Vampires and Fair Maidens


Nosferatu: A Symphony of Horror: F W Murnau (1922)

nosferatuposter.jpg schreck.jpg

German Expressionism, it is said, rose not because of an artistic revival but because German film makers found it hard to compete with the extravagance of their Hollywood counterparts; so they resorted to symbolism and darker subtexts. F W Murnau‘s Nosferatu was one of the earlier expressionist forays into film making and is widely considered a masterpiece. It is not the plot per se that strikes one, but the imagery; beautifully shot in black and white (well, they didn’t really have a choice there) and a genuinely creepy performance by Max Shreck as Count Orlock.

One of the primary reasons I watched the film was thanks to 2000’s Shadow of the Vampire, where Willem Dafoe plays a fictionalized version of Max Shreck. At 78 minutes, the film is quite easy to sit through and for a 1922 silent era film, quite entertaining too.

Say Anything: Cameron Crowe (1989)


If there’s one genre that’s well and truly dead, it’s the romantic comedy genre. What passes off as romance these days is mostly crammed with fart jokes and gratuitous sex. What happened to the days when the hero was an upright, optimistic and by and large ethical gentleman? Say Anything, Cameron Crowe‘s (Jerry Maguire) 1989 directorial debut is a surprisingly smart, adequately mushy and thoroughly quotable gem. John Cusack plays (a younger version of a role he would play in High Fidelity) an extremely average, kickboxing enthusiast of a 19 year old grappling with career choices et al when he falls hook, line and sinker for the over achieving Ione Skye. I could say that it’s devoid of cliches but the fact is most later films in the genre have lifted something or the other from this one.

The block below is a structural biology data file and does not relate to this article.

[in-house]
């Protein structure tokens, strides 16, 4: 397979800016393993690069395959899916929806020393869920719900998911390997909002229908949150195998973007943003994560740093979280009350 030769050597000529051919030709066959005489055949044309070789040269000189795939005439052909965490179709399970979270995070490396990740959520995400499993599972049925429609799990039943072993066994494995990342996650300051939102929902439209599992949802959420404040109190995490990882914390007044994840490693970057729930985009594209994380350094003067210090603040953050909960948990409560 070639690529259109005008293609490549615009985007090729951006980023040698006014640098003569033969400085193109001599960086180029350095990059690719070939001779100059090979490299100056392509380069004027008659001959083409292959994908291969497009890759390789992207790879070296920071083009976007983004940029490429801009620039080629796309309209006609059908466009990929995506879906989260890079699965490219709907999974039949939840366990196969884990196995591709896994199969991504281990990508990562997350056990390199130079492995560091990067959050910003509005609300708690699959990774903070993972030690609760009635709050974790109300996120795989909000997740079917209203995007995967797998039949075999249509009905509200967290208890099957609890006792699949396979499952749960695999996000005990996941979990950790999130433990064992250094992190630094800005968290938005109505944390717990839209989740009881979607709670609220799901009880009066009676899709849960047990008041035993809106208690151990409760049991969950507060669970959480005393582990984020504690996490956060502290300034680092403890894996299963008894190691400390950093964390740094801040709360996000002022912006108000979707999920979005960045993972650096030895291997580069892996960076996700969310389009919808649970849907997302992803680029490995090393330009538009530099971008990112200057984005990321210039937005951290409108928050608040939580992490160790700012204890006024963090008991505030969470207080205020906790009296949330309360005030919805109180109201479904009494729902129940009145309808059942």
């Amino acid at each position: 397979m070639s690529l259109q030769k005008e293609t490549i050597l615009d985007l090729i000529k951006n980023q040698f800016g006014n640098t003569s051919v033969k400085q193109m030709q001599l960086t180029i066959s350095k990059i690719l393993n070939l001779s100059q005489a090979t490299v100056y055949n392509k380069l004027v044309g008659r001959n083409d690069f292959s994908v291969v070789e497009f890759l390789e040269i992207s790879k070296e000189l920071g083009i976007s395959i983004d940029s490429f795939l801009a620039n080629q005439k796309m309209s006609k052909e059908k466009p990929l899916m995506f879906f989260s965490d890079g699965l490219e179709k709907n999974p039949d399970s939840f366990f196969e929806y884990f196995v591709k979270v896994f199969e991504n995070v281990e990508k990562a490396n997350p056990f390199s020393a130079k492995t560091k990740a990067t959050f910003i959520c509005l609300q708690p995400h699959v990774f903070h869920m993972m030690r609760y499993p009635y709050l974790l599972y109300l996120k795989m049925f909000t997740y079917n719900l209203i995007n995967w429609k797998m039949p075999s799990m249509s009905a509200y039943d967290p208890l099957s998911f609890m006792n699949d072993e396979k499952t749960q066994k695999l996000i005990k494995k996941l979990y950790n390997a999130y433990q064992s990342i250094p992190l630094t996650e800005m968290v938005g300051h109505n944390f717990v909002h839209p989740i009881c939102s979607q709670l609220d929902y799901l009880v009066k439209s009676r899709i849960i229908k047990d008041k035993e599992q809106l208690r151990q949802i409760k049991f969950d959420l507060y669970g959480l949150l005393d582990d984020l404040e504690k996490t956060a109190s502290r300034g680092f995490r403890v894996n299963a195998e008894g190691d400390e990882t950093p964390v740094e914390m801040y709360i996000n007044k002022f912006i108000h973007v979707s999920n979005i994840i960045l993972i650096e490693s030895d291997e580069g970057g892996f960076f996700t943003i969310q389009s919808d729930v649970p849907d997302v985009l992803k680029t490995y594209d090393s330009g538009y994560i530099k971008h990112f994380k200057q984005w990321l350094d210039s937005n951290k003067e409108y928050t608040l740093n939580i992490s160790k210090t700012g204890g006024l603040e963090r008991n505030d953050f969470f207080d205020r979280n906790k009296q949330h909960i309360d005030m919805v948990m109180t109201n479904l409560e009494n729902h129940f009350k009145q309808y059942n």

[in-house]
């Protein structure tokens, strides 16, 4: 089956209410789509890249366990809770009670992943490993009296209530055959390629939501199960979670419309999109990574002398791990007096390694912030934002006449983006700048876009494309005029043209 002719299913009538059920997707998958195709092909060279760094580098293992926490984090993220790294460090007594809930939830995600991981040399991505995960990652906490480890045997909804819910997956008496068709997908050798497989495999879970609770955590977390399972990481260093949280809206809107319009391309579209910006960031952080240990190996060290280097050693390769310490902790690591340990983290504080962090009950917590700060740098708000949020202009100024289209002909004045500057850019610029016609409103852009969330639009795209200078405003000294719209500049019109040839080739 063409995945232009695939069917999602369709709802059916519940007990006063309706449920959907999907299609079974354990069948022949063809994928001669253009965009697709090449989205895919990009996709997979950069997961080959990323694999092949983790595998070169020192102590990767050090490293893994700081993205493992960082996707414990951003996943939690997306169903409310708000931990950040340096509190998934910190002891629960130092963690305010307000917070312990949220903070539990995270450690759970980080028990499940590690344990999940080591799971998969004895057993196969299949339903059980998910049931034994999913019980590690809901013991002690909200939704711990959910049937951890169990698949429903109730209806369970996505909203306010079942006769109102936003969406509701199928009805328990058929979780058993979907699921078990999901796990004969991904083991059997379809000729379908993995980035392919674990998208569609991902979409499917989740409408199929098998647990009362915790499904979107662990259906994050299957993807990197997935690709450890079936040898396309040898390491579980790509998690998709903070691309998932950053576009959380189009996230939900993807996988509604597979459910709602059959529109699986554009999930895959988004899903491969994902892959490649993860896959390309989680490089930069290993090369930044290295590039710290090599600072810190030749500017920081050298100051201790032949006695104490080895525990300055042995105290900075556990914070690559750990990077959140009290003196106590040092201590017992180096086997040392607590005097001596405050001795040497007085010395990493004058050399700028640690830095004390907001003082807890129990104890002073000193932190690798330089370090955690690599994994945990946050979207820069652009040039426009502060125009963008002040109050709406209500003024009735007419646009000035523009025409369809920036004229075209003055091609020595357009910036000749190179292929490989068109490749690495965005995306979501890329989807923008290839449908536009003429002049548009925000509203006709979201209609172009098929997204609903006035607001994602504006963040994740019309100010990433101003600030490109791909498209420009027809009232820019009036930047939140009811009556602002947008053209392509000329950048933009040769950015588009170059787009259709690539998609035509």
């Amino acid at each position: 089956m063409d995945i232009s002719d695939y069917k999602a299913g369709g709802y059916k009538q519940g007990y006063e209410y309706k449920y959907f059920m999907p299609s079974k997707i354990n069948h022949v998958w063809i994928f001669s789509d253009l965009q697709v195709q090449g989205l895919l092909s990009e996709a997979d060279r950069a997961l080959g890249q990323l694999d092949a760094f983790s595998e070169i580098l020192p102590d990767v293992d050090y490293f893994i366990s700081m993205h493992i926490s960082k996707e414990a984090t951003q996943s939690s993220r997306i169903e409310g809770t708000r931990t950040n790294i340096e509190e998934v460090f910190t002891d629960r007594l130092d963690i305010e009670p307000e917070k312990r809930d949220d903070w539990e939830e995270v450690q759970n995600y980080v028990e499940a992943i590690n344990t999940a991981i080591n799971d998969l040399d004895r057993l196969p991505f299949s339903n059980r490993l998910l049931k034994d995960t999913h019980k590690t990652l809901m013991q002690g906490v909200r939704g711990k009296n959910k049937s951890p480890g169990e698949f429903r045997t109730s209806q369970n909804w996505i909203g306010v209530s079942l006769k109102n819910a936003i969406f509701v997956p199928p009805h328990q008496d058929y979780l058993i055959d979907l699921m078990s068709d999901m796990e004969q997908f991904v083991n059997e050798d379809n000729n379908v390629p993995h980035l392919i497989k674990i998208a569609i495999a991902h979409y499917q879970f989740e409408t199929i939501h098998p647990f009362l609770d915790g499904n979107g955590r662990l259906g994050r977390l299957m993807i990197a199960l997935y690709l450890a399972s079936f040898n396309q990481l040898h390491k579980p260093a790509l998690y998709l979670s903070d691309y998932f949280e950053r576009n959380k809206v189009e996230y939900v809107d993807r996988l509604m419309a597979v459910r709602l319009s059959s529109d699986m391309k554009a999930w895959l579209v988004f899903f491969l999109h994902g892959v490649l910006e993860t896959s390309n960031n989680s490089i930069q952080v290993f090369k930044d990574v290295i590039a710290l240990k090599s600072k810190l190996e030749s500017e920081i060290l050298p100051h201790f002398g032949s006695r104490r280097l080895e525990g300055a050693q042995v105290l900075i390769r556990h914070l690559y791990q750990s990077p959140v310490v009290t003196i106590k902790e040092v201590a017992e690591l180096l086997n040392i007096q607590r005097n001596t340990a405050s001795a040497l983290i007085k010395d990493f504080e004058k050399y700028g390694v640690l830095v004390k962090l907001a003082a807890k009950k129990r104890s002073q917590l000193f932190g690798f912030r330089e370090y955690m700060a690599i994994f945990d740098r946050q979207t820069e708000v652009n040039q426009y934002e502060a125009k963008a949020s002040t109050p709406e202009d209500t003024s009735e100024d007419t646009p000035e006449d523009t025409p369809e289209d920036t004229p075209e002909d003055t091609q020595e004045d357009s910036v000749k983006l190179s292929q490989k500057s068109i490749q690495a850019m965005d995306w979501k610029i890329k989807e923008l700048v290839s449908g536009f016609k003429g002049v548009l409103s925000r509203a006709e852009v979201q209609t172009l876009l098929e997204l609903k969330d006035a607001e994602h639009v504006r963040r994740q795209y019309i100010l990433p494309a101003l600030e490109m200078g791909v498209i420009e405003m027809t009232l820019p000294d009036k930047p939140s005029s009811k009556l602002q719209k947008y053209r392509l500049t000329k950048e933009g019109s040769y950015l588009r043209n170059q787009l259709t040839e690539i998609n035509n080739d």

Cameron Crowe’s films have all had amazing soundtracks and this one’s no exception. Add to that a very likable couple, a great scene involving a boom box and some very memorable lines; almost as good as High Fidelity. Almost.

Nobody thinks it will work, do they?
No. You just described every great success story.



2 Responses to “Vampires and Fair Maidens”

  1. Interesting, I didn’t realize the movie was in the public domain.

    Btw, off-topic on High Fidelity, here’s an interview with Nick Hornsby on NPR:

  2. Is it me or does Hornby sound a bit like Alan Rickman?

    Thanks for the link…

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